There’s been a lot of talk recently about pop btwists.. are they real, are they just a shitty, underinverted full, and does it matter?
Yes. Pop btwists are indeed real, they are indeed shitty underinverted fulls, and it does matter.
The same goes for cork, and if you wanna get really deep into it, tak and raiz.
The point I want to make is that if you want to be specific and deliberate in your communication and your own thoughts, the concept of a pop btwist / cork / etc. is important.
Full is a trash term. It’s great for implying that you jumped, flipped, and twisted, and that’s about it. That’s all you need for most conversations, though. Full does not, however, really say anything about the direction of flip, or level of inversion, which to many of us are the defining characteristics of a twisting axis.
Think about cart fulls.. Some people takeoff sideways, others forward, and some even takeoff backward. These “fulls” are all different, because they carry different flip: back, side, forward. At the very least, 2 of these “fulls” are inherently different than the full you’d see from a scoot or roundoff.
It should also be noted that the transition into a skill does not, and cannot / should not define it. A cork is not only performed from a swingthrough; it can be vanished, reversaled, reverse-popped, etc. When you can grasp this concept, it should be obvious that 2 transitions are missing: pop and punch. To many of us, what makes a cork a cork, is the direction of the flip (back), and the level of inversion (typically less than 45*). So, when I see a “full” utilizing a backward flip, that never really goes much over the horizontal plane, all I see is a cork from 2 feet (pop/punch). But what about higher inversions? Well, if we wanna get specific, we’re talking about gainer-fulls and back-fulls now. Again, the differentiation is useful for describing what’s happening, when you want to be crystal clear, or when it’s relevant to be specific, but it doesn’t really enhance a typical conversation in any kind of meaningful way. In everyday conversation, pop btwists, gainer-fulls, and other similar terms are just kind of excessive, and tend to come off as pretentious. However, if I’m being asked to be critical about someone’s new trick, identify it specifically, or offer tips, it’s often quite useful to use these terms to describe what did happen, or what should happen. -How do I get a better swing from my cork? Treat it more like gainer-full. -What’s wrong with my cart dub, or how can I improve it? You’re doing pop double-b; you’re not flipping enough.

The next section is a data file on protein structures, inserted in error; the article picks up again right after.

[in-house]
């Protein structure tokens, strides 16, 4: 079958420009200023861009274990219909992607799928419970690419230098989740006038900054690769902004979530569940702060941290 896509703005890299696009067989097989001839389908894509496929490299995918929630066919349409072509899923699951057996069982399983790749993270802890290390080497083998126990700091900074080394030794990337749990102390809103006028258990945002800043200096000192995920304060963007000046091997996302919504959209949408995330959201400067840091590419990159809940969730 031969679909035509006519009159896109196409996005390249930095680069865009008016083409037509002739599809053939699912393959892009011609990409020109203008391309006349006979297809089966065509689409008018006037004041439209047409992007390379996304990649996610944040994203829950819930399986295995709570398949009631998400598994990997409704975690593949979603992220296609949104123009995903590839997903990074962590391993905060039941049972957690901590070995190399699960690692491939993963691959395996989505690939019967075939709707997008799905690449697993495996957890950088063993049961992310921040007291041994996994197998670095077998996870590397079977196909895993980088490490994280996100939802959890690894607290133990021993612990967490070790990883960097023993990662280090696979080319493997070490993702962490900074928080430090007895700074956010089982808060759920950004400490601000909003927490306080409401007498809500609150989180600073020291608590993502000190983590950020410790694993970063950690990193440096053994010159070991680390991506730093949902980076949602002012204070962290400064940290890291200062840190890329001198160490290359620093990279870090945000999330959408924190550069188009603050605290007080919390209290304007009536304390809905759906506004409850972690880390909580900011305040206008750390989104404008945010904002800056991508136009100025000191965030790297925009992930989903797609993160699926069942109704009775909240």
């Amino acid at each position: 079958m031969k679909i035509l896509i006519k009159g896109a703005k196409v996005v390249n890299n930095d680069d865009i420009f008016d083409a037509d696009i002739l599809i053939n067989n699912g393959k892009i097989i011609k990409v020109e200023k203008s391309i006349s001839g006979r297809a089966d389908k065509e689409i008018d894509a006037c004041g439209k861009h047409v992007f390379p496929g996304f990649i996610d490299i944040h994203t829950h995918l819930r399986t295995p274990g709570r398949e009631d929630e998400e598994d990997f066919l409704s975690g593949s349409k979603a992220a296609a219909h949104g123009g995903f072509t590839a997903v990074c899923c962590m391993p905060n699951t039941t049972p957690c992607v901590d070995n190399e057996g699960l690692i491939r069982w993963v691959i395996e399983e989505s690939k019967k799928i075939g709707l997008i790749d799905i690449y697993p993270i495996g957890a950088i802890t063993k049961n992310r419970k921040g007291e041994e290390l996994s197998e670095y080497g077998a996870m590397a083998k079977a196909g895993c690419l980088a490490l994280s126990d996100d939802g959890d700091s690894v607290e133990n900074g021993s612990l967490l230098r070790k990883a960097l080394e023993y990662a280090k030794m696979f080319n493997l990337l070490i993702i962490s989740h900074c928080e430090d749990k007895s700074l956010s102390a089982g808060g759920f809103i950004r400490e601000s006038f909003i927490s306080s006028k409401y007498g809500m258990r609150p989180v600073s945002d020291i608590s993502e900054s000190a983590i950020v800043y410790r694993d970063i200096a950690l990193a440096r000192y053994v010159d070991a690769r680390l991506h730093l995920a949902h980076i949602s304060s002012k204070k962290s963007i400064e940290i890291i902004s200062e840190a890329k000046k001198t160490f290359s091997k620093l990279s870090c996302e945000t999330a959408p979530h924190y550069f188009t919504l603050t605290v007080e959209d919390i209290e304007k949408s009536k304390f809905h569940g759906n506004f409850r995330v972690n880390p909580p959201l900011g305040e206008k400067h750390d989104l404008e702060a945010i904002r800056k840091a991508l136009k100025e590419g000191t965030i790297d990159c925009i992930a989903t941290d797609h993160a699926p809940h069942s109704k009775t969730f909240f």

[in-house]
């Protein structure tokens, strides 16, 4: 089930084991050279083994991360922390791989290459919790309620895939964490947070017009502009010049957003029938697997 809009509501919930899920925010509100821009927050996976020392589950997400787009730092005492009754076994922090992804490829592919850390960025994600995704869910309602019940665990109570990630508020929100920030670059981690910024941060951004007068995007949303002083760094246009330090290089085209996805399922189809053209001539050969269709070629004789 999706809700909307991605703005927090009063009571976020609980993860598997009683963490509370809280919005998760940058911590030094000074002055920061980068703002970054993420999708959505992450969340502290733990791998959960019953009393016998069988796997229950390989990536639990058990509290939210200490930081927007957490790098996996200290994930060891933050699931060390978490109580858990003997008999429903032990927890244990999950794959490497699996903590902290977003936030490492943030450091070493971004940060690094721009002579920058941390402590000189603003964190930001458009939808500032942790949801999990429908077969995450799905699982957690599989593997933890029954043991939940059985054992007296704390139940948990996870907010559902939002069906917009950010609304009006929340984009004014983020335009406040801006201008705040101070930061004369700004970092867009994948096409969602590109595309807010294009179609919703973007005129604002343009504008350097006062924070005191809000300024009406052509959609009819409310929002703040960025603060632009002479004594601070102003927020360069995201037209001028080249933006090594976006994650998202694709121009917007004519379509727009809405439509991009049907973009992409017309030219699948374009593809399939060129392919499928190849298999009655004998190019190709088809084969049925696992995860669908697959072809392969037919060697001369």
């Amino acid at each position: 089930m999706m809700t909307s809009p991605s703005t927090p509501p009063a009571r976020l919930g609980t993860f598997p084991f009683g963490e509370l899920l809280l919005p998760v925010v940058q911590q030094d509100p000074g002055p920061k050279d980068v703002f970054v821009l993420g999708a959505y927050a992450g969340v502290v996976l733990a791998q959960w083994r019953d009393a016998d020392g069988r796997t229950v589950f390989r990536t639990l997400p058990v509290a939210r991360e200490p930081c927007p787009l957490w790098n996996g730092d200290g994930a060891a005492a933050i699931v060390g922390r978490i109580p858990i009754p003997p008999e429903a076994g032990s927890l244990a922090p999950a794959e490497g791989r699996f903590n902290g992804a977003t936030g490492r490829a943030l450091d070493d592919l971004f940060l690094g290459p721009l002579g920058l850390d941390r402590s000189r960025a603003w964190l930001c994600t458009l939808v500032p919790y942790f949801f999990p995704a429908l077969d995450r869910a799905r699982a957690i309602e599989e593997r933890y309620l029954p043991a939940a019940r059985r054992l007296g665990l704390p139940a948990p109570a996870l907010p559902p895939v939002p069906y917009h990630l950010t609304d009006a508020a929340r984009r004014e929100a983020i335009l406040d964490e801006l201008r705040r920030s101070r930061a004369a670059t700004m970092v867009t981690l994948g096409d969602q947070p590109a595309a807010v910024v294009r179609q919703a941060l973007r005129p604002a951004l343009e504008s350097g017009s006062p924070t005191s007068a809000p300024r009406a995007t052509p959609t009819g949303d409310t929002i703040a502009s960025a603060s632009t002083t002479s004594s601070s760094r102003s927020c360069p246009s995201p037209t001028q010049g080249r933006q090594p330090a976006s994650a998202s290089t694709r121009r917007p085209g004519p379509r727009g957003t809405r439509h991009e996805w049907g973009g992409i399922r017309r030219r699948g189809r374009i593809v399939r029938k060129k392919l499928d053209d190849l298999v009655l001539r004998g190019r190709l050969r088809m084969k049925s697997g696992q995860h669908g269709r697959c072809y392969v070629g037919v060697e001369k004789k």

Frankly, that’s all these terms are good for, if you ask me. I don’t see much value in going out and trying to master a typical btwist vs a popped one, or stressing back full vs pop cork. I think they’re great concepts when you want to be very specific, but they’re not worthwhile in pursuing individually, or even using in everyday conversation. “Full” is fine most of the time, even though it’s trash.